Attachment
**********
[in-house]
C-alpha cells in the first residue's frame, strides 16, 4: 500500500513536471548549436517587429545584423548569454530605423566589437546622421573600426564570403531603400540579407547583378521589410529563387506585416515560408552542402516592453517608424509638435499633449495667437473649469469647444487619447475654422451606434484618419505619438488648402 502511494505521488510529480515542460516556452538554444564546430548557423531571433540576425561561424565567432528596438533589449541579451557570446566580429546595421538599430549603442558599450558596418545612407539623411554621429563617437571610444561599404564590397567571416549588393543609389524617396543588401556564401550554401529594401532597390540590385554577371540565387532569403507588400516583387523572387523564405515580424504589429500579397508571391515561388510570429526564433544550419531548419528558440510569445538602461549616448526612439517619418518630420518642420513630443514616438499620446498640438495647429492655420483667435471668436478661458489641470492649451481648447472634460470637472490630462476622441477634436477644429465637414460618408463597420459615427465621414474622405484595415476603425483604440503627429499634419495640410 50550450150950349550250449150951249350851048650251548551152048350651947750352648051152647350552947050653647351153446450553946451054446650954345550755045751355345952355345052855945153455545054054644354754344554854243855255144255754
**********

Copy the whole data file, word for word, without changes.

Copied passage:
[in-house]
C-alpha cells in the first residue's frame, strides 16, 4: 500500500513536471548549436517587429545584423548569454530605423566589437546622421573600426564570403531603400540579407547583378521589410529563387506585416515560408552542402516592453517608424509638435499633449495667437473649469469647444487619447475654422451606434484618419505619438488648402 502511494505521488510529480515542460516556452538554444564546430548557423531571433540576425561561424565567432528596438533589449541579451557570446566580429546595421538599430549603442558599450558596418545612407539623411554621429563617437571610444561599404564590397567571416549588393543609389524617396543588401556564401550554401529594401532597390540590385554577371540565387532569403507588400516583387523572387523564405515580424504589429500579397508571391515561388510570429526564433544550419531548419528558440510569445538602461549616448526612439517619418518630420518642420513630443514616438499620446498640438495647429492655420483667435471668436478661458489641470492649451481648447472634460470637472490630462476622441477634436477644429465637414460618408463597420459615427465621414474622405484595415476603425483604440503627429499634419495640410 50550450150950349550250449150951249350851048650251548551152048350651947750352648051152647350552947050653647351153446450553946451054446650954345550755045751355345952355345052855945153455545054054644354754344554854243855255144255754